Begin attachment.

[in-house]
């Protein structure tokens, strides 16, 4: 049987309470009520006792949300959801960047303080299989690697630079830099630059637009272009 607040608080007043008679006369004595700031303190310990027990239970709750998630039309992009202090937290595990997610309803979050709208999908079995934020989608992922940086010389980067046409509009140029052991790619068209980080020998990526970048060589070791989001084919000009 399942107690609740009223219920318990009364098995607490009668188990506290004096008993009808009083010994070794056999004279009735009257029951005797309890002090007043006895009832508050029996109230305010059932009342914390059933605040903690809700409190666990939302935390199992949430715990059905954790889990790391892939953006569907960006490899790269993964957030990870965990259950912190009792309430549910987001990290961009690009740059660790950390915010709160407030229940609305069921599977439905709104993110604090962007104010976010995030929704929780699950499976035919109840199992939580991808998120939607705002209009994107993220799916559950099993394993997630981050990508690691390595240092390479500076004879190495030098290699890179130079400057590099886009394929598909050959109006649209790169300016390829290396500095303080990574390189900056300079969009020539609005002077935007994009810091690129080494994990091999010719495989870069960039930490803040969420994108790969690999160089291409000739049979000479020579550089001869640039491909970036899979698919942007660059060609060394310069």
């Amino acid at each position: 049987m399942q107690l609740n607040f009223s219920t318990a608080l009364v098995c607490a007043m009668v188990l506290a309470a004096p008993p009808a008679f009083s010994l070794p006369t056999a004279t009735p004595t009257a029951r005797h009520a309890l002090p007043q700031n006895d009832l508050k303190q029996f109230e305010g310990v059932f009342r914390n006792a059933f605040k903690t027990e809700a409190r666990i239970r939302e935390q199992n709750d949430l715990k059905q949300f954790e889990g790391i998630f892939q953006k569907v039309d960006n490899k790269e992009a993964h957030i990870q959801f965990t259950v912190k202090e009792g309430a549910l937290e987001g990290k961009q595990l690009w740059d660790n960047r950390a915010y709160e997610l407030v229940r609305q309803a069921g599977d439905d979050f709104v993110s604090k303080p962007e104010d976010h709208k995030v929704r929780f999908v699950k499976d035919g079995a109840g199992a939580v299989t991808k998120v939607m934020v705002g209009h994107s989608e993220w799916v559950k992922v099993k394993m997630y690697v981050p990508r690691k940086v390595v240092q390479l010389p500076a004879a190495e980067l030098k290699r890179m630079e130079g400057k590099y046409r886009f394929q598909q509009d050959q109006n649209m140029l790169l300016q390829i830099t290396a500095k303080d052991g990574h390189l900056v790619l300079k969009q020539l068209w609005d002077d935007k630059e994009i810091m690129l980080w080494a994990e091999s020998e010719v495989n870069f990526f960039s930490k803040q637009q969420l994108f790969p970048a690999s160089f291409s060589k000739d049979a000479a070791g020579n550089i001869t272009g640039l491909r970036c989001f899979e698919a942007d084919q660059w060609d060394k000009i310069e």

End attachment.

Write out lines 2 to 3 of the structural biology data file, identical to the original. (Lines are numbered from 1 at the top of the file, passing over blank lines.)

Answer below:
């Protein structure tokens, strides 16, 4: 049987309470009520006792949300959801960047303080299989690697630079830099630059637009272009 607040608080007043008679006369004595700031303190310990027990239970709750998630039309992009202090937290595990997610309803979050709208999908079995934020989608992922940086010389980067046409509009140029052991790619068209980080020998990526970048060589070791989001084919000009 399942107690609740009223219920318990009364098995607490009668188990506290004096008993009808009083010994070794056999004279009735009257029951005797309890002090007043006895009832508050029996109230305010059932009342914390059933605040903690809700409190666990939302935390199992949430715990059905954790889990790391892939953006569907960006490899790269993964957030990870965990259950912190009792309430549910987001990290961009690009740059660790950390915010709160407030229940609305069921599977439905709104993110604090962007104010976010995030929704929780699950499976035919109840199992939580991808998120939607705002209009994107993220799916559950099993394993997630981050990508690691390595240092390479500076004879190495030098290699890179130079400057590099886009394929598909050959109006649209790169300016390829290396500095303080990574390189900056300079969009020539609005002077935007994009810091690129080494994990091999010719495989870069960039930490803040969420994108790969690999160089291409000739049979000479020579550089001869640039491909970036899979698919942007660059060609060394310069």
């Amino acid at each position: 049987m399942q107690l609740n607040f009223s219920t318990a608080l009364v098995c607490a007043m009668v188990l506290a309470a004096p008993p009808a008679f009083s010994l070794p006369t056999a004279t009735p004595t009257a029951r005797h009520a309890l002090p007043q700031n006895d009832l508050k303190q029996f109230e305010g310990v059932f009342r914390n006792a059933f605040k903690t027990e809700a409190r666990i239970r939302e935390q199992n709750d949430l715990k059905q949300f954790e889990g790391i998630f892939q953006k569907v039309d960006n490899k790269e992009a993964h957030i990870q959801f965990t259950v912190k202090e009792g309430a549910l937290e987001g990290k961009q595990l690009w740059d660790n960047r950390a915010y709160e997610l407030v229940r609305q309803a069921g599977d439905d979050f709104v993110s604090k303080p962007e104010d976010h709208k995030v929704r929780f999908v699950k499976d035919g079995a109840g199992a939580v299989t991808k998120v939607m934020v705002g209009h994107s989608e993220w799916v559950k992922v099993k394993m997630y690697v981050p990508r690691k940086v390595v240092q390479l010389p500076a004879a190495e980067l030098k290699r890179m630079e130079g400057k590099y046409r886009f394929q598909q509009d050959q109006n649209m140029l790169l300016q390829i830099t290396a500095k303080d052991g990574h390189l900056v790619l300079k969009q020539l068209w609005d002077d935007k630059e994009i810091m690129l980080w080494a994990e091999s020998e010719v495989n870069f990526f960039s930490k803040q637009q969420l994108f790969p970048a690999s160089f291409s060589k000739d049979a000479a070791g020579n550089i001869t272009g640039l491909r970036c989001f899979e698919a942007d084919q660059w060609d060394k000009i310069e």